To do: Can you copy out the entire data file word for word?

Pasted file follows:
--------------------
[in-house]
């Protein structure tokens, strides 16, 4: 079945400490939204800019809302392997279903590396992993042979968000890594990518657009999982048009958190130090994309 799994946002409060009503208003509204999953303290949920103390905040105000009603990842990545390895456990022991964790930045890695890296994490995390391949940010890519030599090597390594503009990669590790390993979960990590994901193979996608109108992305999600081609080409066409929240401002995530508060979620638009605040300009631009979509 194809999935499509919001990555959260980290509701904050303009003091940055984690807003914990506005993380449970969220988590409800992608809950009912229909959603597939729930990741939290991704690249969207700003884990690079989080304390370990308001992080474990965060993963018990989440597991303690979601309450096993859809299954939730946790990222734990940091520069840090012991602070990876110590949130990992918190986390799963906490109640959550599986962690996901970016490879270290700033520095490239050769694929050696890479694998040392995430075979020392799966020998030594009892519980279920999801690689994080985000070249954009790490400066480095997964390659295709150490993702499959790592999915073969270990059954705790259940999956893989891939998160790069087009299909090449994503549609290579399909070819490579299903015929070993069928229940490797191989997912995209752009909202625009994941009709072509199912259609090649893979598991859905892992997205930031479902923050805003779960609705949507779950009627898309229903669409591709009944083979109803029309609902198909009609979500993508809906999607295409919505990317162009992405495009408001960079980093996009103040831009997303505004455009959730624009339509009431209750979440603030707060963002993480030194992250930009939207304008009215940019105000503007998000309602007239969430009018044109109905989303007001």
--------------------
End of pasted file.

[in-house]
């Protein structure tokens, strides 16, 4: 079945400490939204800019809302392997279903590396992993042979968000890594990518657009999982048009958190130090994309 799994946002409060009503208003509204999953303290949920103390905040105000009603990842990545390895456990022991964790930045890695890296994490995390391949940010890519030599090597390594503009990669590790390993979960990590994901193979996608109108992305999600081609080409066409929240401002995530508060979620638009605040300009631009979509 194809999935499509919001990555959260980290509701904050303009003091940055984690807003914990506005993380449970969220988590409800992608809950009912229909959603597939729930990741939290991704690249969207700003884990690079989080304390370990308001992080474990965060993963018990989440597991303690979601309450096993859809299954939730946790990222734990940091520069840090012991602070990876110590949130990992918190986390799963906490109640959550599986962690996901970016490879270290700033520095490239050769694929050696890479694998040392995430075979020392799966020998030594009892519980279920999801690689994080985000070249954009790490400066480095997964390659295709150490993702499959790592999915073969270990059954705790259940999956893989891939998160790069087009299909090449994503549609290579399909070819490579299903015929070993069928229940490797191989997912995209752009909202625009994941009709072509199912259609090649893979598991859905892992997205930031479902923050805003779960609705949507779950009627898309229903669409591709009944083979109803029309609902198909009609979500993508809906999607295409919505990317162009992405495009408001960079980093996009103040831009997303505004455009959730624009339509009431209750979440603030707060963002993480030194992250930009939207304008009215940019105000503007998000309602007239969430009018044109109905989303007001």